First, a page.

Ensuring Quality Contractor Workforce Through Standardized Training

September 2015, Vol. 242, No. 9

Special to Pipeline & Gas Journal

At the first-of-its-kind Distribution Contractors Association/American Gas Association (DCA/AGA) Utility Contractor Workshop in Chicago, presenters and attendees were single-minded in their focus on one goal: to ensure the growing contractor workforce has the requisite knowledge to safely build the nation’s gas distribution infrastructure while expanding the contractor workforce to meet the needs of utility main replacement and expansion programs.

With plans at many utilities to accelerate programs aimed at replacing aging pipeline systems, meeting this goal is more important than ever.

Going forward, operators will need to ensure that the increasing number of contractors who work for them are thoroughly trained, as the number of pipeline infrastructure replacement projects continues to grow over the next two decades. Utilities are looking to replace leak-prone pipe and regulators would like to see this happen at a quicker pace – but both have safety as a top priority and understand that training is essential.

Regulators across the country, in fact, are paying particular attention to the proficiency and competency of the industry’s contractor-supported workforce and now have higher expectations for operators when it comes to workforce qualifications.

Bob Wilson, director, pipeline safety compliance strategy at National Grid, said there has been a paradigm shift of behavior in the industry – from reacting to regulator concerns to proactively training crews in fundamental construction practices and procedures. More and more seasoned workers are retiring, too, adding even greater urgency to the need to transfer knowledge to a new workforce.

“It’s a huge challenge for the industry,” Wilson said. “National Grid [the largest distributor of natural gas in the Northeast] is one of the largest players in the U.S. and it’s an enormous challenge for us, especially when you consider the number of people we’ll be looking to replace and the assets we’re looking to enhance.”

Because the Northeast states have older pipeline systems than the national average, there is a pressing need in that region for utilities to replace older components. For its part, National Grid, with a distribution system in Massachusetts alone that comprises over 11,000 miles of main, plans to replace over 3,600 miles of pipe in the next 20 years.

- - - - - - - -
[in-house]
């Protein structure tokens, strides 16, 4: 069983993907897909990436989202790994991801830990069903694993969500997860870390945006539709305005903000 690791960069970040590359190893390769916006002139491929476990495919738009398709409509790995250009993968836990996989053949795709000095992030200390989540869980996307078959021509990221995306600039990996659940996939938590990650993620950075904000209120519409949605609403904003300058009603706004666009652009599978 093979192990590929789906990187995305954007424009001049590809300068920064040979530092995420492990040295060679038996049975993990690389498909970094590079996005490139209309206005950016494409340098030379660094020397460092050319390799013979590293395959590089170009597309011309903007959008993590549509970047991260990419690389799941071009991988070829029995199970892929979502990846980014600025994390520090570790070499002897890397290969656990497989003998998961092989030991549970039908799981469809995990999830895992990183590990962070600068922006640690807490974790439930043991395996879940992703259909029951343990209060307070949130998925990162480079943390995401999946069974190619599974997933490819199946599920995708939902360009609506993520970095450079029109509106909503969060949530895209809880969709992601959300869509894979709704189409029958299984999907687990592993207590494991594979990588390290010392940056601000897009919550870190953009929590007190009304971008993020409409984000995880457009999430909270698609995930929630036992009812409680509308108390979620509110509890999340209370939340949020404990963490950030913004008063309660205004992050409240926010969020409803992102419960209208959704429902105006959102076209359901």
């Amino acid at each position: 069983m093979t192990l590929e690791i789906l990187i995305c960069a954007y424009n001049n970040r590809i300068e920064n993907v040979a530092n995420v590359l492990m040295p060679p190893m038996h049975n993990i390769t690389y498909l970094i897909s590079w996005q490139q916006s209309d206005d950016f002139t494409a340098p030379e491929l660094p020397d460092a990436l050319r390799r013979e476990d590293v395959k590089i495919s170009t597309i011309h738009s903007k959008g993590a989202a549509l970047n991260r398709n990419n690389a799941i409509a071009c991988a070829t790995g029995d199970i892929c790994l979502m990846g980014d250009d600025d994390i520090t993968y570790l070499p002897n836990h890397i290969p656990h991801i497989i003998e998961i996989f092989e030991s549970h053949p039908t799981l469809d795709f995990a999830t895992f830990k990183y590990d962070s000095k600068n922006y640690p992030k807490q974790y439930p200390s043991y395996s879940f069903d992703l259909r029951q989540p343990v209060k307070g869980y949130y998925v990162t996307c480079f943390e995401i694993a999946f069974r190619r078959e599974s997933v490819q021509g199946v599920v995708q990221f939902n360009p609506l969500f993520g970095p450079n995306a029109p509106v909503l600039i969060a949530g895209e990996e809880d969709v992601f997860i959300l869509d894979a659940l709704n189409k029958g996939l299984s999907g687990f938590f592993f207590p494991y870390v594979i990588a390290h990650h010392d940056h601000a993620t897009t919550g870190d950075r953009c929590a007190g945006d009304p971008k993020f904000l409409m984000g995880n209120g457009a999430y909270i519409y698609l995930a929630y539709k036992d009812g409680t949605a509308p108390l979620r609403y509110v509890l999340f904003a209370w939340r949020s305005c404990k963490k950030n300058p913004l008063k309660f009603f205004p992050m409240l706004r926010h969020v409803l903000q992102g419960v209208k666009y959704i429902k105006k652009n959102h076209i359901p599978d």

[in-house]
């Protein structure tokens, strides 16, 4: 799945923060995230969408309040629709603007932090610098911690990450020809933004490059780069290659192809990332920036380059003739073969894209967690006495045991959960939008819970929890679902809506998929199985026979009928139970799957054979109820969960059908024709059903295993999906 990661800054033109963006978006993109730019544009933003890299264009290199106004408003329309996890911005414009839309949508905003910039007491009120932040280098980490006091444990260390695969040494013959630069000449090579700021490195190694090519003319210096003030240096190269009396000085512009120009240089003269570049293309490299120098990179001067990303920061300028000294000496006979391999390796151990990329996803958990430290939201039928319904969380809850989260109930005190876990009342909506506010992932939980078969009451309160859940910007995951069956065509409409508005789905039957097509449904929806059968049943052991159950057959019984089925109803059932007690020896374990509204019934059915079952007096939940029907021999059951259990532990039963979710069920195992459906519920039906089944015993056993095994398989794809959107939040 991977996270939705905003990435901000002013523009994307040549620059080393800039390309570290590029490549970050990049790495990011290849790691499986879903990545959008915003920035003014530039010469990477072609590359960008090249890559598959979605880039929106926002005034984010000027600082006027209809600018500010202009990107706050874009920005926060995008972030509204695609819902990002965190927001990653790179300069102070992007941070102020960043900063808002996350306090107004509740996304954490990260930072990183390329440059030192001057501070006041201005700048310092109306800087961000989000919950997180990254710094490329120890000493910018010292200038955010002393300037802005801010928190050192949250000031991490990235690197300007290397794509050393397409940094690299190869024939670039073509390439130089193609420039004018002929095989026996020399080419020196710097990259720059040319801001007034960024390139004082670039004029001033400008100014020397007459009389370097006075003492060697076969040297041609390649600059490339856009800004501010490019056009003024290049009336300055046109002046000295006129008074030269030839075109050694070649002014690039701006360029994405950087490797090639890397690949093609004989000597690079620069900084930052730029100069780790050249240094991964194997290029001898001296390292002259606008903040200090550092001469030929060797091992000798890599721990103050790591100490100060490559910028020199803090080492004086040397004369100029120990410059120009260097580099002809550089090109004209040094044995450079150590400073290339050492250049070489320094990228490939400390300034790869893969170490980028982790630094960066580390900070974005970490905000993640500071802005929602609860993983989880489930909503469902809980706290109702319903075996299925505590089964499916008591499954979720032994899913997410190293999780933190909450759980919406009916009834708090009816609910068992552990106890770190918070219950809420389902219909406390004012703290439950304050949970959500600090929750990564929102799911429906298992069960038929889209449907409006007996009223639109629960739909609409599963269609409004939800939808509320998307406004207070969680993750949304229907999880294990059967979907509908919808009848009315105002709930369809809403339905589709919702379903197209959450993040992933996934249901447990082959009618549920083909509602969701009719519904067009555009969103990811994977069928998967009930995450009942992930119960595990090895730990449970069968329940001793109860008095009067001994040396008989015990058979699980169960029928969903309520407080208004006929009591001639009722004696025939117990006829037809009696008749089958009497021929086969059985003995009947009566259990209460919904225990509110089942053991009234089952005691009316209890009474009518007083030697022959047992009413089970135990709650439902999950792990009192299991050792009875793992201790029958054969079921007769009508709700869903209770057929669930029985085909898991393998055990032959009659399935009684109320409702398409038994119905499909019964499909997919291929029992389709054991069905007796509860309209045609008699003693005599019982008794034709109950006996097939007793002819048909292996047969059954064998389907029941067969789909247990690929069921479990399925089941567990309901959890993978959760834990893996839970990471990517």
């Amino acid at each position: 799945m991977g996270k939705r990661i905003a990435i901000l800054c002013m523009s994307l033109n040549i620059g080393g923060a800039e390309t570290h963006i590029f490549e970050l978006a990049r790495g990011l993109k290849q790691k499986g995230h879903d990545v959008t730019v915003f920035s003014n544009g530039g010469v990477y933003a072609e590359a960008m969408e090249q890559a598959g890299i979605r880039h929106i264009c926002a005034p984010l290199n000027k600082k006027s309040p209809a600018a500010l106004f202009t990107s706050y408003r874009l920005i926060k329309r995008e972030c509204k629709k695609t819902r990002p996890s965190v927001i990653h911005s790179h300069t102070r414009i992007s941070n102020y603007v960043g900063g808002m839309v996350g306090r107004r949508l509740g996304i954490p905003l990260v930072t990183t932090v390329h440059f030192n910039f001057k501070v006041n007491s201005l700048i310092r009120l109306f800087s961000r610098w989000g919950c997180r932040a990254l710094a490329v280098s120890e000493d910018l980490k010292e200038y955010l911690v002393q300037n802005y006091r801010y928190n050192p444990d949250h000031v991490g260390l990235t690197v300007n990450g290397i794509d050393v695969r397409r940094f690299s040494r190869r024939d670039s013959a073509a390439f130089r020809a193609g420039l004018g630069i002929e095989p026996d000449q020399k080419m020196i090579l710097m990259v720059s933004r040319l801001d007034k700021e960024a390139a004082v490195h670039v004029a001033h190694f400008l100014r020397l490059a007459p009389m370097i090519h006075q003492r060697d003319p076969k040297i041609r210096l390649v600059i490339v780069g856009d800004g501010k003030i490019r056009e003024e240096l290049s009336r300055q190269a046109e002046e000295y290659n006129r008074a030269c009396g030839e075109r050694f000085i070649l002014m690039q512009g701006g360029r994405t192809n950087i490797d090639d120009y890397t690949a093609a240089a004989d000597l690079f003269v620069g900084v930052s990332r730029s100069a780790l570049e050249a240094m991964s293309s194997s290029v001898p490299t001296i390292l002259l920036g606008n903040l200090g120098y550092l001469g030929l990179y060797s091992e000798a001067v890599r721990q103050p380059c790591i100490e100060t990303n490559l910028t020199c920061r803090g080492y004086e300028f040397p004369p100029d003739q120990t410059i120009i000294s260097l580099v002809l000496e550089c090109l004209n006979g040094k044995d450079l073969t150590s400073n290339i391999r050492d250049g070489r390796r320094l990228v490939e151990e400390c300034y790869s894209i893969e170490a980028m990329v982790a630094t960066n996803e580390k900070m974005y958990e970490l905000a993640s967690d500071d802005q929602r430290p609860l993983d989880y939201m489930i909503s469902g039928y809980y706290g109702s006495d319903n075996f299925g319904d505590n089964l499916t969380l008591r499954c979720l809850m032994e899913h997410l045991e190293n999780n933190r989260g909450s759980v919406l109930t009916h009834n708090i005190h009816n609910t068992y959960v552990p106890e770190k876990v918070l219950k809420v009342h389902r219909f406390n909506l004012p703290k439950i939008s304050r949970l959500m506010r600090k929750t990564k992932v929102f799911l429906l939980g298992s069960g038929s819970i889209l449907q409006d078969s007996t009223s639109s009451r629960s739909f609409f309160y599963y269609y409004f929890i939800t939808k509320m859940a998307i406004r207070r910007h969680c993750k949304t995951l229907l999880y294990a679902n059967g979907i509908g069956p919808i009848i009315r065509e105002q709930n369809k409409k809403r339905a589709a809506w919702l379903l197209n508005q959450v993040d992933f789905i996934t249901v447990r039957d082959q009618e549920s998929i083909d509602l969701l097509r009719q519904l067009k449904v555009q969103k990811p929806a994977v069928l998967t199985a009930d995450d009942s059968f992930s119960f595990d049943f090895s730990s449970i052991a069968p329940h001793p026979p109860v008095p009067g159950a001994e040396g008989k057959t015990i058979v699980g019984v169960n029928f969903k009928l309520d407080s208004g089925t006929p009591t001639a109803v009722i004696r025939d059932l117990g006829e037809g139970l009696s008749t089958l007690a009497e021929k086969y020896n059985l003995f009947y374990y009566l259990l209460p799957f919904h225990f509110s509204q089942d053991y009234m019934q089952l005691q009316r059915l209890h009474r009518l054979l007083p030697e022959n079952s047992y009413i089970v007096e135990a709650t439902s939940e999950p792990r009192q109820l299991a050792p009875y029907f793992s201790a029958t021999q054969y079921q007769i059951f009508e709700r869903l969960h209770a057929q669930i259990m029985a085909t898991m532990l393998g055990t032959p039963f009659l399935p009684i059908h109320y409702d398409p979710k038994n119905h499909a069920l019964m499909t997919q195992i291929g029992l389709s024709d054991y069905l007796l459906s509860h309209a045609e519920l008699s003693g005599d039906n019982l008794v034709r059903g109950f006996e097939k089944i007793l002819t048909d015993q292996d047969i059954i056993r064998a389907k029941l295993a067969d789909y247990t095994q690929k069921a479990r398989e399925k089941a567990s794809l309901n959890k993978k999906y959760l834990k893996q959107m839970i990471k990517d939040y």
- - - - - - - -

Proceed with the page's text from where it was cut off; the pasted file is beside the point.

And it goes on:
According to Wilson, regulators in the states in which National Grid operates, while pleased to hear about the utility’s infrastructure replacement plans, have expressed concern about ensuring that qualified people would be performing the work, knowing that it takes time to properly train new employees.

Regional Collaborative

Recognizing the expanding need to ensure the qualifications of an emerging workforce, National Grid leveraged its long-term relationship with Gas Technology Institute (GTI) – a research, development, and training organization serving natural gas industry stakeholders – to take the first steps in developing a standardized training program for contractors in the Northeast.

“We were looking to develop a consistent set of modules covering basic construction principles that we could provide to our contractor workforce,” said Wilson. “GTI is highly skilled and very knowledgeable. I consider them to be the go-to technical resource for the industry.”

The background knowledge offered in GTI’s training modules supports the Northeast Gas Association’s (NGA) operator qualification (OQ) program, which is used by the majority of operators in the Northeast, so it made sense for the organizations to work together in developing a contractor version of GTI’s course content.

A series of workshops were held to review the core GTI material and to develop a course that would cover basic construction principles applicable to contractors serving operators in the Northeast, and specific enough to address National Grid’s construction practices.

Feeney Brothers Excavation, LLC, one of National Grid’s contractors from Boston, played a key role in defining, creating and refining the material, as well as providing critical support in development of a tablet application.

Throughout the course development process, the group kept four key objectives in mind:

• Course content should be a standardized, consistent presentation of basic construction skills for contractors.

• When delivered, the approach should also be consistent, always balancing the learning experience by employing both hands-on and classroom training.

• Students should have opportunities to learn about operator-specific procedures which contain company-specific requirements in addition to the basic skills content.

• A quality assurance (QA)/quality control (QC) component should be in place to ensure the program is always delivered in the manner in which it was designed.

Following the workshops, the group launched a pilot test of the course with participants from Feeney Brothers.

Pilot Course

The 40-hour course that came out of the development process comprised 26 modules covering construction, corrosion control, pipeline installation, pipe joining, pipeline operations and maintenance and emergency preparedness.

Developed by a team of industry veterans and reviewed by subject matter experts, the course content is based on the typical work a contractor performs. It is specific enough to ensure safety, quality and efficiency, and covers the fundamental steps of each process including relevant OQ-covered tasks. PowerPoint presentations and videos are combined with hands-on activities and supplemented with knowledge assessments.

An innovative feature of the course has proved to be the tablet-learning tool, which is designed to include National Grid’s work methods, specifications and procedures, as well as instructional videos of essential construction procedures such as the fusion of polyethylene pipe.